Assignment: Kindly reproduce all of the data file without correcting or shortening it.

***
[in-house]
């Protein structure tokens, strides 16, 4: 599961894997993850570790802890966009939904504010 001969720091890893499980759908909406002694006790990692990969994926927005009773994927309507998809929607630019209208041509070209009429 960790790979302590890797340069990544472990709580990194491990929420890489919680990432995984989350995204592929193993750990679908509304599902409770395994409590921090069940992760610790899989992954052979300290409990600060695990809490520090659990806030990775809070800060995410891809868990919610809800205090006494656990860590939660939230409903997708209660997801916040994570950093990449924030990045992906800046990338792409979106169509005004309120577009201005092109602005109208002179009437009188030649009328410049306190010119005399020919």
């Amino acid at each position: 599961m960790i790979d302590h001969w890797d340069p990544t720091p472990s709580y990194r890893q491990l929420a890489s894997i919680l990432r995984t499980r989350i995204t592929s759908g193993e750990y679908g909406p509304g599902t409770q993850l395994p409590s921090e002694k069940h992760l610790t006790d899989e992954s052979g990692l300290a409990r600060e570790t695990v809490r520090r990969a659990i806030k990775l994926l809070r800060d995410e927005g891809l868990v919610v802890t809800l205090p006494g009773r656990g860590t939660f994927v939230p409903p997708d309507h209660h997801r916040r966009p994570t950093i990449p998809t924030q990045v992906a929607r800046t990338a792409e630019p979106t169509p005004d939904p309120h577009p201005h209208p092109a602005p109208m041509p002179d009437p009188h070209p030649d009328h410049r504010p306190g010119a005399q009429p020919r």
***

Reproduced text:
[in-house]
């Protein structure tokens, strides 16, 4: 599961894997993850570790802890966009939904504010 001969720091890893499980759908909406002694006790990692990969994926927005009773994927309507998809929607630019209208041509070209009429 960790790979302590890797340069990544472990709580990194491990929420890489919680990432995984989350995204592929193993750990679908509304599902409770395994409590921090069940992760610790899989992954052979300290409990600060695990809490520090659990806030990775809070800060995410891809868990919610809800205090006494656990860590939660939230409903997708209660997801916040994570950093990449924030990045992906800046990338792409979106169509005004309120577009201005092109602005109208002179009437009188030649009328410049306190010119005399020919």
């Amino acid at each position: 599961m960790i790979d302590h001969w890797d340069p990544t720091p472990s709580y990194r890893q491990l929420a890489s894997i919680l990432r995984t499980r989350i995204t592929s759908g193993e750990y679908g909406p509304g599902t409770q993850l395994p409590s921090e002694k069940h992760l610790t006790d899989e992954s052979g990692l300290a409990r600060e570790t695990v809490r520090r990969a659990i806030k990775l994926l809070r800060d995410e927005g891809l868990v919610v802890t809800l205090p006494g009773r656990g860590t939660f994927v939230p409903p997708d309507h209660h997801r916040r966009p994570t950093i990449p998809t924030q990045v992906a929607r800046t990338a792409e630019p979106t169509p005004d939904p309120h577009p201005h209208p092109a602005p109208m041509p002179d009437p009188h070209p030649d009328h410049r504010p306190g010119a005399q009429p020919r």